Bullies and Spiritualism is an interesting discussion. Sadly there are a few and I have run into them over the years. They want everyone to practice exactly as they do. They want everything to happen exactly their way. Too often they are the shepherds that lead the congregation.
Pastors are looked up to as the church leaders who exegete (an expounder or textual interpreter) the scriptures for trusting congregants. Sometimes that incongruity really comes home in your own church. As Spiritualists we are encouraged to connect with Spirit directly. Those that come to Spiritualism may not understand that fully. Many of us come from other belief systems and our understanding of principles takes time.
Bullies in Spiritualism?
Spiritual bullying is rather prevalent in Spiritualism. Have you ever had the sense that you are being coerced or intimidated into something? Maybe it is something that even seems valid: like taking a certain position on a spiritual matter. But the pressure comes with unwanted aggression, constant pressure and the abuse of power.
That is called spiritual bullying. Have you noticed that in the New Testament the harshest criticisms that Jesus leveled at anyone were the avid Bible readers? The Pharisees were renown for their scripture study and memorization — often whole books. Their pride in their study and intellect and being “holier than thou” had rotted their character to its very core.
Bullying itself has three key components, per the National Institute of Health:
- Unwanted, negative, aggressive behavior
- Perceived or real power imbalance (be that social or spiritual)
- Repetition over time
Bullying is obviously not on the list of spiritually mature characteristics — and you can bet if they are bullies in church, they also bully coworkers and their families at home. It’s worth considering that the God disguised in human flesh and fount of all spiritual wisdom came to earth born of poor commoners and grew up as a simple carpenter — his humility and selfless, loving disposition is a model for us all. What happened to compassion?
How to Resolve Spiritual Bullying
Unfortunately, conflict does happen. But when the conflict incorporates a clear element of real or perceived differences in power, then we are looking at bullying. Often it takes several members of a church to leave before people see the pattern. It often starts with jealousy then turns into something ugly.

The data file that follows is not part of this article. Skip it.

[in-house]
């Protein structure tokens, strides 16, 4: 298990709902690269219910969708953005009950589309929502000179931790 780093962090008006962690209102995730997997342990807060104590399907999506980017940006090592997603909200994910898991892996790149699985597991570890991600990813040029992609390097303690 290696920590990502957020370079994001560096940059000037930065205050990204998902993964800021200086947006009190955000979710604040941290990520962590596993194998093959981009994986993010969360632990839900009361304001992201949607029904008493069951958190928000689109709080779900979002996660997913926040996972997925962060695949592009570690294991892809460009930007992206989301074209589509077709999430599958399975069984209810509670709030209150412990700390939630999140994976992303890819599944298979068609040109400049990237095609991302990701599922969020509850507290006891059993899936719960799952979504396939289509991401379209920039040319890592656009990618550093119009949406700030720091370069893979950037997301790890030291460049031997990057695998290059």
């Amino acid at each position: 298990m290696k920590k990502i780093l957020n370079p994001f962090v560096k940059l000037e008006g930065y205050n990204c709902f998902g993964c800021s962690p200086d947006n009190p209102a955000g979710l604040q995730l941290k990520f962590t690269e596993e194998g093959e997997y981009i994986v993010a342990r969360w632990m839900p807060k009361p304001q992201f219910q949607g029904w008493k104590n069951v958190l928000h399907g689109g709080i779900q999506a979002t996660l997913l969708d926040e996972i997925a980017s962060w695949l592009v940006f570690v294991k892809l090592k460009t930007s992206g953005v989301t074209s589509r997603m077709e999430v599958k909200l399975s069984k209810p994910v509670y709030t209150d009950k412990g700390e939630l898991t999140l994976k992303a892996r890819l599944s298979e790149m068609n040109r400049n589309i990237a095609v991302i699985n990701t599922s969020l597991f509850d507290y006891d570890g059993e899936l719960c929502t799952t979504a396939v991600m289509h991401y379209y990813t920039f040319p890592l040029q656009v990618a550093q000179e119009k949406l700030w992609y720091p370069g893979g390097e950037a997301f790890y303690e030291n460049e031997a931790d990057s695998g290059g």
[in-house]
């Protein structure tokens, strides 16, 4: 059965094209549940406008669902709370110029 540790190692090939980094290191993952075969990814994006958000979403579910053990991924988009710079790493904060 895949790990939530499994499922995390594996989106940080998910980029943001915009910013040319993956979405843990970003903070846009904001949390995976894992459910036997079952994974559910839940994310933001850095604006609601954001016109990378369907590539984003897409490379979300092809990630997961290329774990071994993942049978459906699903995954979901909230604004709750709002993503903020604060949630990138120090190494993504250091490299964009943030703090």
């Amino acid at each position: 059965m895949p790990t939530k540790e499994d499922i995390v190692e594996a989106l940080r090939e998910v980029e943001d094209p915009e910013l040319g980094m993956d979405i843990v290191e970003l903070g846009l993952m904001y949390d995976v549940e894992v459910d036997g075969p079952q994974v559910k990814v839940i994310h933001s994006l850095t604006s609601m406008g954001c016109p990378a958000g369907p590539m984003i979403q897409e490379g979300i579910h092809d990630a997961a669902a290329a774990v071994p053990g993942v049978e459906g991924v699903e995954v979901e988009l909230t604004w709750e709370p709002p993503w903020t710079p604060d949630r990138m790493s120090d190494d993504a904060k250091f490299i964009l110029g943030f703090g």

Those differences in power could look like:
- A difference in age. For example, an older believer using his or her age (seniority) as an indicator of power.
- Abuse of leadership roles. For example, seeing one’s position as a preacher or overseer as a place of power rather than service.
- Gender issues. For example, leveraging male privilege to force a woman to comply with a demand.
- Socioeconomic status. For example, threatening the withdrawal of fellowship with others.
Bullies and Spiritualism is a Real Problem
No one respects a bully, even when disguised as a great spiritual leader. But it isn’t just those that lead our churches we have to watch out for. More often it happens with those that sit on committees and when leadership refuses to deal with it among its members. Often it is more than one bully that is the problem.
This is not an easy task, I recently had a woman call me wanting me to come and deal with a bully in her church. She didn’t want to do the work, she just wanted the bully taken care of. Well, regrettably that is something that she and the other members of her congregation need to address. This is why there are boards that rule churches and someone cannot just come in and take over. Bullies thrive on fear. If you are facing a Bully put your fear aside and do what is right. Sometimes that is walking away and finding a Spiritual community that has moved on past such pettiness.
The statement “a fish rots from the head down” comes into play here. The leadership is the root cause of an organizations failure and demise. This is true whether that organization is a government agency, corporate America or a small community church. If you think you are defeated in removing a bully you are correct, and the bully counts on that to keep their power. The good news the direction of a church can change with new leadership.
If you are looking around for someone to fix things, you may just have to look in the mirror to find the right person for the job. You just have to be willing to do the work. If not, you have to accept things as they are and stop complaining. That may include walking away.